Restoration of agricultural land in subhumid and humid areas is much easier than in arid areas; extensive areas of the United States that were in poor condition have been reforested by natural processes. In New England, for example, where the boom years for farming in the mid1800s led to extensive conversion of forest to agricultural use, most of the marginal land has now reverted to forest. In the southeastern United States, direct seeding of oaks has proved effective for reforesting abandoned farmland (Krinard and Francis 1983), and trees should be an integral element in most restoration schemes (Smith 1988).
Every year more than a million hectares of agricultural land is developed for housing, highways, and other uses. Much of this land could be kept in production if development were more wisely managed. Village Homes, a 200-unit residential development in Davis, California, kept more than 17% of the land area in agricultural use (Bainbridge et al. 1978).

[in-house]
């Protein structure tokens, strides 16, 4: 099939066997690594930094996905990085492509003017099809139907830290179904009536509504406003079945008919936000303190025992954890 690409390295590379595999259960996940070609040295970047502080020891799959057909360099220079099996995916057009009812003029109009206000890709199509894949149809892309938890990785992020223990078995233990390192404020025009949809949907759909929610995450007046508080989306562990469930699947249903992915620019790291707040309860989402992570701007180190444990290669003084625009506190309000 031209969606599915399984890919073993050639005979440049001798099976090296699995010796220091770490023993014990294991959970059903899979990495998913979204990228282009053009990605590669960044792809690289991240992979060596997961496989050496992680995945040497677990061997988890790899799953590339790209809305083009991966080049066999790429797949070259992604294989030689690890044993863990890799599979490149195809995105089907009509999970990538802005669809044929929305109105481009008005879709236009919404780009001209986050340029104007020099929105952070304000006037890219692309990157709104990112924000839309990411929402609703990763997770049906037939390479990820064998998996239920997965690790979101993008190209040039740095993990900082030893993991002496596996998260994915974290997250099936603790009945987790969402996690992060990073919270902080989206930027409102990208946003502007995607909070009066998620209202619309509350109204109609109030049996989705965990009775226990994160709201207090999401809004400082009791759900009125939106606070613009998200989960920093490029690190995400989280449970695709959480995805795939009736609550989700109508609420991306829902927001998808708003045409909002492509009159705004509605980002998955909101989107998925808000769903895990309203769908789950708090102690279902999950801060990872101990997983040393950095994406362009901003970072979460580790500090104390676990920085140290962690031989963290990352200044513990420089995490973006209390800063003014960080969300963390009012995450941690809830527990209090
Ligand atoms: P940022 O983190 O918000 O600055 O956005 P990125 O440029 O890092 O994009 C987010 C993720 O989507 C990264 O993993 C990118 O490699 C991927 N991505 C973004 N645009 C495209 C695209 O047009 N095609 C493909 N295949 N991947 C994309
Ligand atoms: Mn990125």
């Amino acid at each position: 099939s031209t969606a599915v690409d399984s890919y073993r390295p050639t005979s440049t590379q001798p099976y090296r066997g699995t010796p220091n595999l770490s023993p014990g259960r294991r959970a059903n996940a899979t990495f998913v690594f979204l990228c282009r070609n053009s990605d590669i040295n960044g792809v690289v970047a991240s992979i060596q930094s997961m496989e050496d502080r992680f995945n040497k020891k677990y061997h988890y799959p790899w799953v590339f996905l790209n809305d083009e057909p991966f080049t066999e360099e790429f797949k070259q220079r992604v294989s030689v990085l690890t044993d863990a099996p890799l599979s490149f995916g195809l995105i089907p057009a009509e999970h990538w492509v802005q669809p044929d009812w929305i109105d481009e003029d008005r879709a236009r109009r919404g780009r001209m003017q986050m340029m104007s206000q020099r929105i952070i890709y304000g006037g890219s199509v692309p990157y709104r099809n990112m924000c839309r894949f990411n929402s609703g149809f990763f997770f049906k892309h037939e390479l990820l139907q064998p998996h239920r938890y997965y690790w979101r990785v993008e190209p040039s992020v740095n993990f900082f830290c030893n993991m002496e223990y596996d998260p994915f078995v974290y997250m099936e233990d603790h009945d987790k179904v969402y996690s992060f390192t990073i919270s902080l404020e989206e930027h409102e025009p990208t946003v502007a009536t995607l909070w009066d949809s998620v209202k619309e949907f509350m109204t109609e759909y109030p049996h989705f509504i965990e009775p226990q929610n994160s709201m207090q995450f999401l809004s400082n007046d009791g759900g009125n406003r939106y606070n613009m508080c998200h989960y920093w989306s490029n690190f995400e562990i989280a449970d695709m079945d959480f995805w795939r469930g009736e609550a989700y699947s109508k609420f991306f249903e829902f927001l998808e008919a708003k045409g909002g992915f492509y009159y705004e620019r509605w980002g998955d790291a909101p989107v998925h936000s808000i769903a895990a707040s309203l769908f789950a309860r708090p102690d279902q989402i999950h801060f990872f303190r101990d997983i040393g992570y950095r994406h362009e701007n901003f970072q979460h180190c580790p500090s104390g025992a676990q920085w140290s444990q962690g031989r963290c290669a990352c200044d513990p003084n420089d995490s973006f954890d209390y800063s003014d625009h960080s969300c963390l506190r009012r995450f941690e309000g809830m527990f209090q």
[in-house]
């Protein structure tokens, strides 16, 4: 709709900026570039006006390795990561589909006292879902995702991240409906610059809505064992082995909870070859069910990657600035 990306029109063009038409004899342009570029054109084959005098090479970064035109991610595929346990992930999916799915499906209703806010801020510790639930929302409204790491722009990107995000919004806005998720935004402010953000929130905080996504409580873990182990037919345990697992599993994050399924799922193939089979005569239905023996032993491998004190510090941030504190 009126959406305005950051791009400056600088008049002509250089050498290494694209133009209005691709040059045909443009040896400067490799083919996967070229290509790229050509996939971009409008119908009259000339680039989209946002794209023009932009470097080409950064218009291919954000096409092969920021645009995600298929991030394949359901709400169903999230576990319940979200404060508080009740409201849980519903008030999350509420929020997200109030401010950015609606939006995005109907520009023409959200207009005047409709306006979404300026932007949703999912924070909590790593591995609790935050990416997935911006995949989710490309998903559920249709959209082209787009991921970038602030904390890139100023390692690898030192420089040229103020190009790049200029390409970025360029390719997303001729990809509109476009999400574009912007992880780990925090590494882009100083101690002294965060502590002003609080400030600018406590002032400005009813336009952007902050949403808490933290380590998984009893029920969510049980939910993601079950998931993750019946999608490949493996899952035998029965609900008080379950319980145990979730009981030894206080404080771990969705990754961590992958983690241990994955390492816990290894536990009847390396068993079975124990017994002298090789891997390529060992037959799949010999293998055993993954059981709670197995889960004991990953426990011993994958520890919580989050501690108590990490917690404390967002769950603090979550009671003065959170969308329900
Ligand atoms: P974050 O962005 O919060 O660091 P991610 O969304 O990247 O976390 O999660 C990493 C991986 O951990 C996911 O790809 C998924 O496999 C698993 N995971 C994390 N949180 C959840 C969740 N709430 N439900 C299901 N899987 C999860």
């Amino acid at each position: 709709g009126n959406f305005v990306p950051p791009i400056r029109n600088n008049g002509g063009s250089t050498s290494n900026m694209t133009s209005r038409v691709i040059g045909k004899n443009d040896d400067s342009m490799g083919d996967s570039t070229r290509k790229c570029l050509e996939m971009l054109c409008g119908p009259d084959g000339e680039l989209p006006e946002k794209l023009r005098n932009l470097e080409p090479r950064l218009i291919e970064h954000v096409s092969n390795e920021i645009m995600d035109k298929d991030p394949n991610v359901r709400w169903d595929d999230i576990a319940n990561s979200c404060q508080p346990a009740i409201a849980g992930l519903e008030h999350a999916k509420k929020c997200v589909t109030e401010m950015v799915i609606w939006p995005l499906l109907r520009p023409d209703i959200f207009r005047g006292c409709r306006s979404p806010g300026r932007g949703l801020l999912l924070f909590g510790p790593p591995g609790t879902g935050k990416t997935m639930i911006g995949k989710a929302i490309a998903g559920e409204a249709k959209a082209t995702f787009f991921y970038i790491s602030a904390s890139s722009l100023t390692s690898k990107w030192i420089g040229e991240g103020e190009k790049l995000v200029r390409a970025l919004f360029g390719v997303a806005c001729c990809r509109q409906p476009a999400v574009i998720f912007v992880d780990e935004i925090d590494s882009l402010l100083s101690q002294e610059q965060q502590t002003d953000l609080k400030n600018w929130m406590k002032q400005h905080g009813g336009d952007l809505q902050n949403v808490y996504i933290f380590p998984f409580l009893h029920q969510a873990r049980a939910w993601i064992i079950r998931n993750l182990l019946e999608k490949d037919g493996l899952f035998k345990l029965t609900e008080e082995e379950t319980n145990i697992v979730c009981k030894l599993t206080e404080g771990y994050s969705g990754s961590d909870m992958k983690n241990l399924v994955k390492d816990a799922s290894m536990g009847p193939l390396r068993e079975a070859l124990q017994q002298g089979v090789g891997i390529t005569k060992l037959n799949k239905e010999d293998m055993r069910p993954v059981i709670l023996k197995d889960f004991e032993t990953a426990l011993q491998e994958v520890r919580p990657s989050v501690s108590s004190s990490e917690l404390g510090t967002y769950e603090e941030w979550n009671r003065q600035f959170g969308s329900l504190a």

Some of the little known yet important factors that are involved in restoration of drylands are the living soil crust, soil structure, chemistry, microbiology, microsite differences, and fire.
Soil crusts include lichens, ferns, algae, and other cryptogams. Cryptogamic crusts have been ignored by range managers until recently, despite early suggestions that they might be important for plant establishment (Booth 1941). More recent studies have shown that grazing can degrade the cryptogamic crust (Anderson et al. 1982) and reduce infiltration (Loope and Gifford 1972).
Other recent work on the effects of grazing on soil properties and plant succession has demonstrated the importance of microsite changes and the role these play in determining which species increase and which decrease (Eckert et al. 1987). They found that moderate trampling encouraged the establishment of desirable plants on range in excellent condition, but led to further deterioration of land in poor condition.
Fire was used extensively by indigenous people to manage vegetation. Fires of natural origin also strongly influence the course of plant succession. Fire suppression may have many unintended and unwanted effects and should be more carefully considered in land management (Minnich 1987). Fire is an important tool for grassland management and restoration (Berger 1985).